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I can show that there exists an irational number $x$ such that $x^x$ is rational. But I have no example. Can you give a pricise example of such number $x$?


marked as duplicate by Watson, zhoraster, Namaste, Martin Sleziak, saz Dec 4 '16 at 19:56

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  • $\begingroup$ Hi @sara.T and Welcome to MSE. Take a tour to the site and read some questions/answers. These things will help you to understand the site in a better way. $\endgroup$ – I am Back Dec 3 '16 at 19:37
  • $\begingroup$ Here is where I already asked a related question. $\endgroup$ – AlgorithmsX Dec 3 '16 at 19:38
  • $\begingroup$ @AlgorithmsX This is a related but different question since it requires $a=b$. $\endgroup$ – dxiv Dec 3 '16 at 19:42
  • $\begingroup$ @dxiv I see that now. $\endgroup$ – AlgorithmsX Dec 3 '16 at 19:42
  • $\begingroup$ @AlgorithmsX hi, I think my question is different. $\endgroup$ – Sara.T Dec 3 '16 at 19:43

The positive real solution to $x^x=2$ is irrational.


Assume $x=\frac{p}{q}$ where $p$ and $q$ have no common factor but $1$ then:


We must have $p^p=q^p2^q$

Note $p>q$ because $x>1$ (this can be shown).

Then $p$ must be even. So we may set $p=2k$.




Then $q$ must be even. Contradiction.


We have $x^x=2$, then $x \ln x=\ln 2$ and $\ln xe^{\ln x}=2$ so using the lambert W function:

$$\ln x=W(\ln 2)$$

$$x=e^{W(\ln 2)}=\frac{\ln (2)}{W(\ln 2)}$$

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    $\begingroup$ I can not see that how does it relevant to my question ? $\endgroup$ – Sara.T Dec 3 '16 at 19:55
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    $\begingroup$ As I said in my question I knew such a number do exists but I am looking for an example. $\endgroup$ – Sara.T Dec 3 '16 at 19:57
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    $\begingroup$ @Sara.T: this IS an example. $\endgroup$ – Yves Daoust Dec 3 '16 at 20:01
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    $\begingroup$ @Sara.T I gave the explicit expression for $x$ in my previous comment. $\endgroup$ – dxiv Dec 3 '16 at 20:04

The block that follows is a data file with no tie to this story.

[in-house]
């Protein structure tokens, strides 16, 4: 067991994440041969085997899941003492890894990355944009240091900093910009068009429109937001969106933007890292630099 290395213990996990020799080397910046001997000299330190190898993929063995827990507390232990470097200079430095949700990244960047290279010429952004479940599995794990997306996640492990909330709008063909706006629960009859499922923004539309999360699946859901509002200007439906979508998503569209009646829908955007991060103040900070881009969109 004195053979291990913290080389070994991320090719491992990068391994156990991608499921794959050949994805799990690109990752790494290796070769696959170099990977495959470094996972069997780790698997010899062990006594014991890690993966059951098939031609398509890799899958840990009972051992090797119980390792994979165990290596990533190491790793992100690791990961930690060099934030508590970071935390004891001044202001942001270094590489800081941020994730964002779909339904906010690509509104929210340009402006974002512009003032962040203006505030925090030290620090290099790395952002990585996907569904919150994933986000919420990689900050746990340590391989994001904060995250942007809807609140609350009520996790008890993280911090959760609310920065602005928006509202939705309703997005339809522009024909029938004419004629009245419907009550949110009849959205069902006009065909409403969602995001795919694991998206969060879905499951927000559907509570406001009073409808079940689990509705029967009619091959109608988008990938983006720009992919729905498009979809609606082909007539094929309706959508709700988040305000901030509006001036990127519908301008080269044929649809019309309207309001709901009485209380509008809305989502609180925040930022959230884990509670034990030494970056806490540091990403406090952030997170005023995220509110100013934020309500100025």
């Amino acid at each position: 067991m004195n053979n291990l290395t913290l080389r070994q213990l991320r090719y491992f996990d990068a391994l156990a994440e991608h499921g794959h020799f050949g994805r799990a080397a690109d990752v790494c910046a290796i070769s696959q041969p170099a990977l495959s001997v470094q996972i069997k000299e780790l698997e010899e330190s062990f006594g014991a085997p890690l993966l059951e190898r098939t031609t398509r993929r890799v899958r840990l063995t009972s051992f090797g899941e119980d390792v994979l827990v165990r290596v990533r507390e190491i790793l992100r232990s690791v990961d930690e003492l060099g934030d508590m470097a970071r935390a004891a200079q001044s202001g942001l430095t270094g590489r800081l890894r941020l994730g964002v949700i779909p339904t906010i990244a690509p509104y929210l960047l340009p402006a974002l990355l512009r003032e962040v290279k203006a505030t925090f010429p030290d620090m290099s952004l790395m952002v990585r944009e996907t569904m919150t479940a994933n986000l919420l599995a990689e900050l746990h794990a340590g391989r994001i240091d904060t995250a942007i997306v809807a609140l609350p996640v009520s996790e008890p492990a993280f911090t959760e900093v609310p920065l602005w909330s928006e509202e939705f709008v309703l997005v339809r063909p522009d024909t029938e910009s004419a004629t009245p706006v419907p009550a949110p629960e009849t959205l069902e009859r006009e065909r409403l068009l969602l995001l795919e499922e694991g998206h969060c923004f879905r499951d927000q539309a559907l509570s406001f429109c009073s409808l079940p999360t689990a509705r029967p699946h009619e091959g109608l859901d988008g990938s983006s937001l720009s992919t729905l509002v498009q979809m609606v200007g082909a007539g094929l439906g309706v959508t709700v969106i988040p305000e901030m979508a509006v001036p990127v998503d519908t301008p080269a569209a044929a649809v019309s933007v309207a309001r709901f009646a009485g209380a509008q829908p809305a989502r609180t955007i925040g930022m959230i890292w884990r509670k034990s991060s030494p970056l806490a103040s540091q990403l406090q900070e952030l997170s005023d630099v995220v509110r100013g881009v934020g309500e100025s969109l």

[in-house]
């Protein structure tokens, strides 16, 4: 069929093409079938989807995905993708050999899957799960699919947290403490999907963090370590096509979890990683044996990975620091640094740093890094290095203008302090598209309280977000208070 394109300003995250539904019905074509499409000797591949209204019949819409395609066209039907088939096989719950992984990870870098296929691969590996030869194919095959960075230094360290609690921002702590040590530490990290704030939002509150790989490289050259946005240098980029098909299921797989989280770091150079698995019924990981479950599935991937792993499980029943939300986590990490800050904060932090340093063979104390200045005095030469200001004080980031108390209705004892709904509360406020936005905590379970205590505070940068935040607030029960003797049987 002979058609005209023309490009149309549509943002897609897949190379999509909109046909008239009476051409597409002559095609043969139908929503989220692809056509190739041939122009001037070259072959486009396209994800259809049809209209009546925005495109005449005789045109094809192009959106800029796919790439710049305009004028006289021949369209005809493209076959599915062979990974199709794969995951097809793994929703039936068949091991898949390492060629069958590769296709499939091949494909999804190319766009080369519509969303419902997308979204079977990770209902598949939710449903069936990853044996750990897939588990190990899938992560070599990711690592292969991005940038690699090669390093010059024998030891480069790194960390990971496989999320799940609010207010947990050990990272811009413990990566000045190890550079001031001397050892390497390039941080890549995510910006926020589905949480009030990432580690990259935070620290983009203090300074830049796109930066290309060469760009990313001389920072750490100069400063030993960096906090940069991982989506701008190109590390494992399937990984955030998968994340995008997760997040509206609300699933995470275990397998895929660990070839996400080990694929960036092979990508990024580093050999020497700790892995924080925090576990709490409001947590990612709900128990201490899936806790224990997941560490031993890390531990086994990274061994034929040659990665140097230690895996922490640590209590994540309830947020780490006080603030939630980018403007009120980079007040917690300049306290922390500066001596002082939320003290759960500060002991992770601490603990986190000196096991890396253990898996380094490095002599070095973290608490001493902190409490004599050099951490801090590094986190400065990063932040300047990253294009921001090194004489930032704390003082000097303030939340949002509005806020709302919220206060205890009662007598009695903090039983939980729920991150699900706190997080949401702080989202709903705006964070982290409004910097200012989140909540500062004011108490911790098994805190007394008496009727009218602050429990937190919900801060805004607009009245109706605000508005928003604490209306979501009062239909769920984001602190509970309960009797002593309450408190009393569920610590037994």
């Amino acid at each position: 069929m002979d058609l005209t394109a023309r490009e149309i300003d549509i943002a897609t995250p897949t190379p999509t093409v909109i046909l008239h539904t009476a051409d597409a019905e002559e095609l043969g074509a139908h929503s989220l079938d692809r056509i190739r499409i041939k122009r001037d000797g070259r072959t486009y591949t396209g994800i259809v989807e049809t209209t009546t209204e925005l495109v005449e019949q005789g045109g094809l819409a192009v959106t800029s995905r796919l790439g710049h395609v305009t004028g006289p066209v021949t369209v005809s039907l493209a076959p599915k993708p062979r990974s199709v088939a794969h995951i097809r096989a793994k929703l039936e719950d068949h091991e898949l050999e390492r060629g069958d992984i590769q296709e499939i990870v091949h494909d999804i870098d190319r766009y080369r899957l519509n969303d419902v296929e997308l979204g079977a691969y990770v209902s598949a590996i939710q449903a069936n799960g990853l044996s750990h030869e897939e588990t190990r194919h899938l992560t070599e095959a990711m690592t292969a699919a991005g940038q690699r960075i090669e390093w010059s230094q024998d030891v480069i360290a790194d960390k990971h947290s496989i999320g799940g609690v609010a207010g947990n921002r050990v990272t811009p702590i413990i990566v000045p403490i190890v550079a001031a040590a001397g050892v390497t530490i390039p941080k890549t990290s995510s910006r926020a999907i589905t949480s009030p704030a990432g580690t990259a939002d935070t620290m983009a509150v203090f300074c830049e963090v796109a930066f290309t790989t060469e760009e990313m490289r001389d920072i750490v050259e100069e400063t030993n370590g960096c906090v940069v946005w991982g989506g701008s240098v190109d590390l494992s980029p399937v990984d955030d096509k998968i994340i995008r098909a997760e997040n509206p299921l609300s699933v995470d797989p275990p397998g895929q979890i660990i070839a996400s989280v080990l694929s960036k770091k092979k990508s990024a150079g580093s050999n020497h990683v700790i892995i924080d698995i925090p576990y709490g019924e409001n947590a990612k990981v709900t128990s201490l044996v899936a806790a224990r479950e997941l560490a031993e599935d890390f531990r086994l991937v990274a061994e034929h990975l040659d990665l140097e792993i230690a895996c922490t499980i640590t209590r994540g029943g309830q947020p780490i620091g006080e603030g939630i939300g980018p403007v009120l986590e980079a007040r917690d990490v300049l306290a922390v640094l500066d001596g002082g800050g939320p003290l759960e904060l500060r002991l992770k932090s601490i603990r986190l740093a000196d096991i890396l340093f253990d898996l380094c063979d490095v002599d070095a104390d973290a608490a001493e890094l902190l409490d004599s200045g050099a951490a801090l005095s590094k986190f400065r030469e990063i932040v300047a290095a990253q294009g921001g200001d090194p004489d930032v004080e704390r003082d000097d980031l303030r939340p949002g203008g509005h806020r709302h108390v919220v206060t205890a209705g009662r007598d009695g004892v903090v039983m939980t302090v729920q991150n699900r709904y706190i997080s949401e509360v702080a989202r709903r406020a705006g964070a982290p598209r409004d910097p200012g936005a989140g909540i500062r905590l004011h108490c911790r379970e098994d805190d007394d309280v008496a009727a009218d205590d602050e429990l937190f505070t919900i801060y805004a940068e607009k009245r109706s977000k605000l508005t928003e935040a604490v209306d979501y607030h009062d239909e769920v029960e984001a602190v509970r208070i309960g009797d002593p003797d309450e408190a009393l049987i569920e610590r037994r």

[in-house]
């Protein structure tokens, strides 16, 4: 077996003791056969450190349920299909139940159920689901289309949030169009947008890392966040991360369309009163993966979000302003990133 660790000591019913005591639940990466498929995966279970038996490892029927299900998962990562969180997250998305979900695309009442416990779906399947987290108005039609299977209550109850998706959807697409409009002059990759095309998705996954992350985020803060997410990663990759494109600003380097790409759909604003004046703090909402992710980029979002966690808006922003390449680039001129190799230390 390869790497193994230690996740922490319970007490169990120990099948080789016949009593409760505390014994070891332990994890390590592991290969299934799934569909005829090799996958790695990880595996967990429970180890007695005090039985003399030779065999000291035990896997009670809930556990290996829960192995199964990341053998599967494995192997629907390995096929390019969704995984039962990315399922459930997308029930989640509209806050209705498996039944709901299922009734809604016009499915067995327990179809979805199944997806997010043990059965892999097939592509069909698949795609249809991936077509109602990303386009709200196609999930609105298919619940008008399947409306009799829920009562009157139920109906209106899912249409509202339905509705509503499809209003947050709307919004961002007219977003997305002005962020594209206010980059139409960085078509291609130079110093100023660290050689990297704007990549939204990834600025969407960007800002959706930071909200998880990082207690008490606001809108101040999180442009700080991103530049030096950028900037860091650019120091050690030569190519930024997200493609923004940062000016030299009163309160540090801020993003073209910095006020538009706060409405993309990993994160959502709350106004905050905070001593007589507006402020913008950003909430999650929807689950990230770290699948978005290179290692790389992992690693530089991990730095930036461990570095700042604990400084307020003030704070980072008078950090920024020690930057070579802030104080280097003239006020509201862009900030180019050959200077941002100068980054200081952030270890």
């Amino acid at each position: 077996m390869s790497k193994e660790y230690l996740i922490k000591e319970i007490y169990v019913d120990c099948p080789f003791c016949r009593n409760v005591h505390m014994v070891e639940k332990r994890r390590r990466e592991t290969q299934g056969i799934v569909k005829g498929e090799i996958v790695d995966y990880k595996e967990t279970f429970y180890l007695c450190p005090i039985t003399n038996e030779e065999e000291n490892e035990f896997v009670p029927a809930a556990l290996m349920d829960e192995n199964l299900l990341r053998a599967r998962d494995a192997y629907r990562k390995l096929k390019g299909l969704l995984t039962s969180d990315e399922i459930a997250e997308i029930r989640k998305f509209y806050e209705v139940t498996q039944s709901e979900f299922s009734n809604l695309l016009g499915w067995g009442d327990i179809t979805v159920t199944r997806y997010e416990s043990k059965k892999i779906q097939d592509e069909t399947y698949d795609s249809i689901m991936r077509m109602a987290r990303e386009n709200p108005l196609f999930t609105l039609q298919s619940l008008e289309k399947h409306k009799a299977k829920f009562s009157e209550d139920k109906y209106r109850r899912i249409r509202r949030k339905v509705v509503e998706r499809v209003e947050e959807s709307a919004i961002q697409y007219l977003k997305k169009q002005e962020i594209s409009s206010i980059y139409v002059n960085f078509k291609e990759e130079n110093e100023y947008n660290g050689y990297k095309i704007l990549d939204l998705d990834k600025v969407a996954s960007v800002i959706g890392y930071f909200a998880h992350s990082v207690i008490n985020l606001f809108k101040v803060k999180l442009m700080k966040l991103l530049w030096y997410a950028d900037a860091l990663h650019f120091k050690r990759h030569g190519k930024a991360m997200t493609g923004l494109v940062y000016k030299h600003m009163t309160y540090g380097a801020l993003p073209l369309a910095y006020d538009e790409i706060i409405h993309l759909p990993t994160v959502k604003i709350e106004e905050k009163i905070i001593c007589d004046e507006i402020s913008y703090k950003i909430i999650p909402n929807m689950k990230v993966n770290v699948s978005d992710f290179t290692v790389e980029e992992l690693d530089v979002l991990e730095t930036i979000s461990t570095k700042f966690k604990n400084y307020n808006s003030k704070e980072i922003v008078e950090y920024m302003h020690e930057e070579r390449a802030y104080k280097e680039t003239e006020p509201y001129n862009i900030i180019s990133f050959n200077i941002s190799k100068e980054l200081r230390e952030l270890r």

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    $\begingroup$ @floorcat That's simply because after receiving a correct and deservedly upvoted answer, the OP had a change of heart and decided that s/he meant to ask a presumably different question (which hasn't been articulated, yet). $\endgroup$ – dxiv Dec 4 '16 at 0:18

As $x^x$ is a continous function, $1^1=1$ and $2^2=4$, then there is an $x$ such that


As the function is monotonic in this range, the solution is unique.

This number is irrational, otherwise let $x$ be the irreducible fraction $p/q$:

$$\left(\frac pq\right)^{p/q}=2$$ implies


Then $p$ is even, $p=2r$ with $q$ odd, and

$$2^{2r}r^{2r}=2^qq^p,$$ so that $q$ is even !

  • $\begingroup$ Crossed with Ahmed S. Attaalla. $\endgroup$ – Yves Daoust Dec 3 '16 at 19:59
  • $\begingroup$ The conclusion depends on $q$ being strictly less than $2r$. I think it would help to make this explicit. $\endgroup$ – Barry Cipra Dec 3 '16 at 20:24
  • $\begingroup$ I wonder if it's possible to prove the more general: if $x$ is an algebraic irrational then $x^x$ is irrational. $\endgroup$ – dxiv Dec 3 '16 at 20:27
  • $\begingroup$ @BarryCipra: I don't see why. As $q^p$ is odd, $q$ is also the multiplicity of $2$ in the LHS, which is certainlly even. $\endgroup$ – Yves Daoust Dec 3 '16 at 22:19
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    $\begingroup$ @YvesDaoust, ah, that argument works as well. I was thinking of rewriting $2^{2r}r^{2r}=2^qq^p$ as $2^{2r-q}r^{2r}=q^p$. But I kind of like your way: If $q$ is odd, it must be even! $\endgroup$ – Barry Cipra Dec 3 '16 at 22:45

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